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Great Myths of Adolescence

Great Myths of Adolescence

Jeremy D. Jewell, Michael I. Axelrod, Mitchell J. Prinstein, Stephen Hupp

ISBN: 978-1-119-24879-8

Dec 2018, Wiley-Blackwell

208 pages

$9.99

Product not available for purchase

Description

A research-based guide to debunking commonly misunderstood myths about adolescence

Great Myths of Adolescence contains the evidence-based science that debunks the myths and commonly held misconceptions concerning adolescence. The book explores myths related to sex, drugs and self-control, as well as many others. The authors define each myth, identify each myth’s prevalence and present the latest and most significant research debunking the myth. The text is grounded in the authors’ own research on the prevalence of belief in each myth, from the perspective of college students. Additionally, various pop culture icons that have helped propagate the myths are discussed. 

Written by noted experts, the book explores a wealth of topics including: The teen brain is fully developed by 18; Greek life has a negative effect on college students academically; significant mood disruptions in adolescence are inevitable; the millennial generation is lazy; and much more. This important resource:

  • Shatters commonly held and topical myths relating to gender, education, technology, sex, crime and more
  • Based in empirical and up-to-date research including the authors' own
  • Links each myth to icons of pop culture who/which have helped propagate them
  • Discusses why myths are harmful and best practices related to the various topics
  • A volume in the popular Great Myths of Psychology series

Written for undergraduate students studying psychology modules in Adolescence and developmental psychology, students studying childhood studies and education studies, Great Myths of Adolescence offers an important guide that debunks misconceptions about adolescence behavior. This book also pairs well with another book by two of the authors, Great Myths of Child Development.

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Foreword by Jeffrey Arnett

Preface

Introduction

I. Development of the Body, Brain, and Mind

1. Adolescence ends at 18 years old

2. Girls are universally experiencing puberty sooner in recent years

3. The teen brain is fully developed by age 18

4. Anorexia treatment usually requires that teens be separated from their parents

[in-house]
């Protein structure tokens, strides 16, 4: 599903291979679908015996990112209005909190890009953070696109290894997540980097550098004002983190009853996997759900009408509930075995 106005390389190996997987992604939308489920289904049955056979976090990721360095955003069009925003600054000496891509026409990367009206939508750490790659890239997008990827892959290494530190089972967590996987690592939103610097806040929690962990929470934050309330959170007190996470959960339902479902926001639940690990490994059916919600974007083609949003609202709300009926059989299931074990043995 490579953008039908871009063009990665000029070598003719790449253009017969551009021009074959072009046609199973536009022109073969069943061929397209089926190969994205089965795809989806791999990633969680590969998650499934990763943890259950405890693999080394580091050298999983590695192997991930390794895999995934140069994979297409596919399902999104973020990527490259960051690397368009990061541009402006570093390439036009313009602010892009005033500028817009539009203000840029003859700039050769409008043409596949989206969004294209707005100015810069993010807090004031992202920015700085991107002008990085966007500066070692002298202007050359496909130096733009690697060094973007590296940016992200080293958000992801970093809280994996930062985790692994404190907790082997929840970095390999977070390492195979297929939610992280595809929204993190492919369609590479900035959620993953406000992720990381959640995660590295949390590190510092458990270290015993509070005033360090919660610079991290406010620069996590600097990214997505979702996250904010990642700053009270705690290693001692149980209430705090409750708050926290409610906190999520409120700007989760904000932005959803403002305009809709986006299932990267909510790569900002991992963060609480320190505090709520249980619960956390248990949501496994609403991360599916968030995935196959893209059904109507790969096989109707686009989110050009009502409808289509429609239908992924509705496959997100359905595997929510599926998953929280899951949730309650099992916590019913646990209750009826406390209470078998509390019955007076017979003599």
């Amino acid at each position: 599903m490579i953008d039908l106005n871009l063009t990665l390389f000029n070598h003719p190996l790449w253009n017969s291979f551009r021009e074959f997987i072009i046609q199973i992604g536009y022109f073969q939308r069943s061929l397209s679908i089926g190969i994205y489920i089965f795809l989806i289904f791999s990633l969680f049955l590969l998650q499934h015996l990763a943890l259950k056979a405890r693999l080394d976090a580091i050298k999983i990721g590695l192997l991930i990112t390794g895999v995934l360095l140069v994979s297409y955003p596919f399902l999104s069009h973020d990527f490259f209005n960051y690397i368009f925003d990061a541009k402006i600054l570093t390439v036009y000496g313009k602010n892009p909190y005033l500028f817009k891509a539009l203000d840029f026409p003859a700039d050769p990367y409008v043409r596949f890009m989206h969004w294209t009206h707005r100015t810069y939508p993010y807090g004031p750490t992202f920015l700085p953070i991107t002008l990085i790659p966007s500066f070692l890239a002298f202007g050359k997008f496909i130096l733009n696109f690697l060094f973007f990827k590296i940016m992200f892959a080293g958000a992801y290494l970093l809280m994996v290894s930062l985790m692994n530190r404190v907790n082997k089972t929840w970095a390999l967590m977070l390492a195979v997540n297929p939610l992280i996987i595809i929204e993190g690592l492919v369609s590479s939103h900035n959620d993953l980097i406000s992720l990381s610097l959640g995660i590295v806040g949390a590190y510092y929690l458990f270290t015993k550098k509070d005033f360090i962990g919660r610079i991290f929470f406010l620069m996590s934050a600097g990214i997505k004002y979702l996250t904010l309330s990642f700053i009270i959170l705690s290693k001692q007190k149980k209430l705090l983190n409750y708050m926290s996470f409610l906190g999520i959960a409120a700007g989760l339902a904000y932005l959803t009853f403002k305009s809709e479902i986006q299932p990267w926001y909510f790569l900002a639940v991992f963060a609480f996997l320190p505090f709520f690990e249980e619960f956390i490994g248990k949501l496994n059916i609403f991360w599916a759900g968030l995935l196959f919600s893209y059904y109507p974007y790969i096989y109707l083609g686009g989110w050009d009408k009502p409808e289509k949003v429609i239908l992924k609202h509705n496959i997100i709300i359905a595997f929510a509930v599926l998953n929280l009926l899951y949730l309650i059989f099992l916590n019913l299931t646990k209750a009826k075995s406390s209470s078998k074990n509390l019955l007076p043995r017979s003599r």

5. Technology has made teens better at multitasking Mini Myths for Development of the Body, Brain, and Mind

6. Pubertal ‘early bloomers’ fare better than ‘late bloomers’

7. Teens can study better while listening to music

8. “The Freshman 15” – College students gain 15 pounds their freshman year

9. Horses are helpful in the treatment of eating disorders, autism spectrum, and more

10. The onset of puberty is very upsetting to most teens

11. Male teens are much less likely to be preoccupied with their physical appearance than females

12. Most teens hardly ever engage in leisure reading these days

13. Greek life has a negative effect on college students academically

14. Paying for prep courses is the best way to make large gains on the SAT

II. Development of the Self

15. Significant mood disruptions in adolescence are inevitable

16. Teens should have a job in high school to build character

17. Risky behavior in adolescence is inevitable

18. Taking care of an infant simulator doll increases abstinence from sexual activity

19. College placement tests are useless at predicting academic success in college Mini Myths for Development of the Self

20. College students’ sex lives are full of random hook-ups

21. Teaching teens about condom use makes teens more likely to have sex

22. Abstinence-only sex education programs are effective at keeping teens abstinent

23. The HPV vaccine increases teen sex

24. The millennial generation is lazy

25. High school football players are more likely to become seriously injured than cheerleaders

26. Offenders hide sexual interest when using the internet to initiate sex offenses against teens

27. Conversion therapy effectively turns homosexual teens into straight teens

28. Teens underestimate the consequences of risky behavior and adults do not

III. The Social Environment

29. More quality time with teens can make up for less quantity of time

30. Successful transition into adulthood requires that teens detach from parents

31. Popular teens are usually mean

32. Peer pressure only causes teens to make bad decisions

33. Boys only use sticks and stones to hurt while girls use words instead Mini Myths for The Social Environment

34. Most teens have a strained relationship with their parents

35. Asking teens if they have thought about suicide increases their risk of actually attempting suicide

36. Teens only listen to their peers

37. When girls are sexually assaulted it is usually by a stranger

38. Most college students graduate in 4 years

39. College is the happiest time of one’s life

IV. Problems in Modern Society

40. Teens these days are worse behaved compared to previous generations

41. School violence is on the rise

42. Boot camps get teens ‘on the right path’

43. Most teens party with drugs or alcohol on weekends

44. DARE programs prevent teen drug use

45. Listening to heavy metal or rap music makes teens more likely to defy authority Mini Myths for Problems in Modern Society

46. Teens have the highest suicide rate

47. Goggles mimicking drunkenness help prevent impaired drinking

48. Teens can be ‘scared straight’

49. Sexting is only a teen problem

50. Traditional High School Driver education courses have a strong record of making teens safe drivers